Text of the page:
Thiruvananthapuram: The Thodupuzha Assembly seat is going to be a bone of contention between the Congress and the Kerala Congress(M). This became certain at the end of the day, with leaders of both parties making it very clear that the matter was non-negotiable, at a joint United Democratic Front (UDF) Legislature Party meeting held in the morning and a coalition leaders' meeting later in the day.

Nevertheless, the UDF leaders decided to put on track the straining relationship between the two parties by openly terming the recent demonstrations and violent actions, mainly in Thodupuzha and Ernakulam, as unfortunate. Mr. Mani, on his part, explained the circumstances that led to his controversial statement in New Delhi regarding the Thodupuzha Assembly seat and his remarks against jailed Kerala Congress(B) leader R. Balakrishna Pillai. The attempt of the leaders was to douse the fire, with the Congress taking the lead by prohibiting open statements and demonstrations.

The UDF leaders later made a joint appearance at a press conference, conveying the message that unity had been restored. Addressing the press conference, Mr. Chandy said the UDF would fight the elections united. All confusion that prevailed as a result of the Thodupuzha and Ernakulam incidents had been cleared. “We have sorted out all issues and these types of incidents will not take place anymore,” he said. Earlier, Kerala Pradesh Congress Committee president Ramesh Chennithala had clearly stated that the Congress did not want to vitiate the situation any further.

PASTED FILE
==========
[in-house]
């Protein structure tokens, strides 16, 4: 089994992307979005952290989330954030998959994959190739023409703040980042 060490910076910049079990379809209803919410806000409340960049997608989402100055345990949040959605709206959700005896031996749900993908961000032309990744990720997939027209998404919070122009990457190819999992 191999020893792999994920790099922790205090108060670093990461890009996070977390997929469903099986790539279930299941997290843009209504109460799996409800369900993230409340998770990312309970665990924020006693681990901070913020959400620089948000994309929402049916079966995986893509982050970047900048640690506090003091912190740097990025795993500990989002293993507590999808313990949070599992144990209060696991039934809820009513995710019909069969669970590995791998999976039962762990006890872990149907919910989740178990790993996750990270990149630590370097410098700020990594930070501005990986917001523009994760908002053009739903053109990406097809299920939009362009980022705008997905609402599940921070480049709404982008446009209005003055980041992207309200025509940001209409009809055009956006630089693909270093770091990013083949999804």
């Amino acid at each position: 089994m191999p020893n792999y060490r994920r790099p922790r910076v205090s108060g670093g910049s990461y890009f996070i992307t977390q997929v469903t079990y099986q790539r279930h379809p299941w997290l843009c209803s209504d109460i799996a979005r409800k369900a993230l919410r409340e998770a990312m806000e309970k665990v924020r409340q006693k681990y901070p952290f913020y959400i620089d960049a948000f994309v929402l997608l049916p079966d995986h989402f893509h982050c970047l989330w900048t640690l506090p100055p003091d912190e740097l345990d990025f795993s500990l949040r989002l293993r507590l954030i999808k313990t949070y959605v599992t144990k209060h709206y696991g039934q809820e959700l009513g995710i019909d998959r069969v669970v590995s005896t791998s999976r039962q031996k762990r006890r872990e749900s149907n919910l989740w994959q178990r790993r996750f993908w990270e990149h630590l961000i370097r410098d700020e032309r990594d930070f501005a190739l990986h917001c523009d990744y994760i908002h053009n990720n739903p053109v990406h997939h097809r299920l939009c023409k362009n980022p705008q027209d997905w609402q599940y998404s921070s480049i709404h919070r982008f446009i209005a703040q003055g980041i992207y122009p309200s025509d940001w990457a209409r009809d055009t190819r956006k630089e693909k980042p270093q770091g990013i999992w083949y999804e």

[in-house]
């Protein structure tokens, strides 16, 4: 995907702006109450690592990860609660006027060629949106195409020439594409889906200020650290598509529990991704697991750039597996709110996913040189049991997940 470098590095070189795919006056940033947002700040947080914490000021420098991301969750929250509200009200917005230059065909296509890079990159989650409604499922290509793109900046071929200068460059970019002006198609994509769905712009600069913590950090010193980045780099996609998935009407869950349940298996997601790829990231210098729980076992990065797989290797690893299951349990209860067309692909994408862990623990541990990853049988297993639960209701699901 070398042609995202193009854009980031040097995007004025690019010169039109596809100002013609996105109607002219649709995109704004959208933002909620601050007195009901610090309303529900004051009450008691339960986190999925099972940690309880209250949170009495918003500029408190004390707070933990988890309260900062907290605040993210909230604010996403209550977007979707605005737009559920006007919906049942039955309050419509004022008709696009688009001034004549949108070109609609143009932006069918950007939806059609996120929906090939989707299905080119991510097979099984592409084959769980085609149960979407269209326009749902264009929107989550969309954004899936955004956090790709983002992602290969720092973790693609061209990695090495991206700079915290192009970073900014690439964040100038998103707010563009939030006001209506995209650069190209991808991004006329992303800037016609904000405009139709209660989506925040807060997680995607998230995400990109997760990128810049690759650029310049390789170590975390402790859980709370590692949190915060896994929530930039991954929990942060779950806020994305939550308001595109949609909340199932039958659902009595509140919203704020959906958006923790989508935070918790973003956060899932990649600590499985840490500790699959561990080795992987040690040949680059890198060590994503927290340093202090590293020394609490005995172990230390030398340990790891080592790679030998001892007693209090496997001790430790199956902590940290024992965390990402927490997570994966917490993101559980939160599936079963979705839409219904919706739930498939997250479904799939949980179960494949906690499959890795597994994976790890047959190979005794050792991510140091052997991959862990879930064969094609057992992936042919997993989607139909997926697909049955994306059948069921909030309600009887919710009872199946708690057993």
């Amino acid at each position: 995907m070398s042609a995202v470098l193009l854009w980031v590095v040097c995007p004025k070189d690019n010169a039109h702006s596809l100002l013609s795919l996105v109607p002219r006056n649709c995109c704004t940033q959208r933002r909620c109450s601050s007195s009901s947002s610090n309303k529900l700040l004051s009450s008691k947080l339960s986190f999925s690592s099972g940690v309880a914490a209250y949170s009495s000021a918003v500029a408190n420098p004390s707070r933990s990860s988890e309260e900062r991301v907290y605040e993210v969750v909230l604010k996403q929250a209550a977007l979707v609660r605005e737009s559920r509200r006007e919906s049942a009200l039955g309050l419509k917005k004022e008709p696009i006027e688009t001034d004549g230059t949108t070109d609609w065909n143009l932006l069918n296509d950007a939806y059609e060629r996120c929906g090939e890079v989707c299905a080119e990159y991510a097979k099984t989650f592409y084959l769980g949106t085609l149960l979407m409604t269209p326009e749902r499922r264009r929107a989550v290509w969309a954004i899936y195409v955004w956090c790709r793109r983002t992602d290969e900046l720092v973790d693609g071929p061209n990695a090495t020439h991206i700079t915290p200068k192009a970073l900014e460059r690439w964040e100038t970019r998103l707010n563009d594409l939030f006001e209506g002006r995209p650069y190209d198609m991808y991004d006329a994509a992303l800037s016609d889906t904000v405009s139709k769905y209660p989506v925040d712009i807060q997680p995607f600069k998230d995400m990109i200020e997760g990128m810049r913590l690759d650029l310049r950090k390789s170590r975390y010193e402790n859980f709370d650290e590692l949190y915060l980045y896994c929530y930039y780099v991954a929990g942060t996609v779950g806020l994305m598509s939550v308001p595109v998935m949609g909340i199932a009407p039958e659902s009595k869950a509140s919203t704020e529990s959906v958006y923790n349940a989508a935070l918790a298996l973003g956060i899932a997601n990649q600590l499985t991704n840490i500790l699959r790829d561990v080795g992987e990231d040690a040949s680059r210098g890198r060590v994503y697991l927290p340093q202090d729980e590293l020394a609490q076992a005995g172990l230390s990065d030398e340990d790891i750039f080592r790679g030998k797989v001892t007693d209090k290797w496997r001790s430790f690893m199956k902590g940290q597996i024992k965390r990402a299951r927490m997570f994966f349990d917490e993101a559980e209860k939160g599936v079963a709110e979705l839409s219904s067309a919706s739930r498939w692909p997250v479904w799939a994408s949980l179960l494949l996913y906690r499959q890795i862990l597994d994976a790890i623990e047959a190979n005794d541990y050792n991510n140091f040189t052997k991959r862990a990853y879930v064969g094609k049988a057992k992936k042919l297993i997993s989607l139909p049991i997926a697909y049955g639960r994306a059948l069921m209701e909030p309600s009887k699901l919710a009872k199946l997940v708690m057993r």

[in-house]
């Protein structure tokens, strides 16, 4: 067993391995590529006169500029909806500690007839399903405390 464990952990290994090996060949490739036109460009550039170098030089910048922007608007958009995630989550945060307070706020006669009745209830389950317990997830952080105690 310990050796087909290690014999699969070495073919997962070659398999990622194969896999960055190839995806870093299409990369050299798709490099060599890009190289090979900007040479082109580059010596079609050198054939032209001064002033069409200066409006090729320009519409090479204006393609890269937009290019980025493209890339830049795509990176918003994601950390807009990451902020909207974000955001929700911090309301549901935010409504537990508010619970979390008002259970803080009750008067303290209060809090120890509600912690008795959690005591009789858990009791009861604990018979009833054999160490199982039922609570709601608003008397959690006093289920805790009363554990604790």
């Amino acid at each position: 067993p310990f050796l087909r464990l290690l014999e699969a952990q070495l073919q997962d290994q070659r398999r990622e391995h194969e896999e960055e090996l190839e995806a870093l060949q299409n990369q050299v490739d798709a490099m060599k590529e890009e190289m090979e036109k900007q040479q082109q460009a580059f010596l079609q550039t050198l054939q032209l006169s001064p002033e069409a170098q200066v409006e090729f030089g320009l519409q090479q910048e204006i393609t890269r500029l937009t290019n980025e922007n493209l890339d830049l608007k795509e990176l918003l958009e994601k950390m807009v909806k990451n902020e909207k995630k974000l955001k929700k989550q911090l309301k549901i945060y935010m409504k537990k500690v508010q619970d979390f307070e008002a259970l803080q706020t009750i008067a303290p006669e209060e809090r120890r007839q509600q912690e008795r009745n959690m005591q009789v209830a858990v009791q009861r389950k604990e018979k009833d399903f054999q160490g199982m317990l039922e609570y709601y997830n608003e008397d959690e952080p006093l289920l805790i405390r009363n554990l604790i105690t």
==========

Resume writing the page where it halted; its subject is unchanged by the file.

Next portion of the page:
The UDF leaders might have pulled the plug on open dissidence. The best bargain for the day was to set aside the bickering ahead of the formal seat-sharing discussion, which might only bring the coalition negative points. The UDF leaders were unanimous in their opinion that the front needed to project a united image.

Irrespective of the UDF leaders' stated positions, it has become almost certain that the Thodupuzha seat would be the litmus test to the coalition's claim of unity. The statements of the leaders of both parties at the closed-door meetings clearly suggest that the truce will be temporary. The Congress leaders made it clear that the Thodupuzha seat cannot be spared for P.J. Joseph, even while accepting Mr. Mani's right to make such a claim. Mr. Mani, on his part, maintained that the Thodupuzha seat was a sitting seat and he had the responsibility of protecting his party's interests.

The first formal discussion on seat-sharing is to begin on February 24 and is expected to gather steam soon after the Assembly session is over. The notification for the Assembly election is expected to be issued by March 1. UDF leaders maintain that they will be able to wind up the seat-sharing talks as smoothly as they did during the local body elections. But with Mr. Joseph and Thodupuzha as two major issues, there are several leaders who predict roadblocks ahead for the UDF.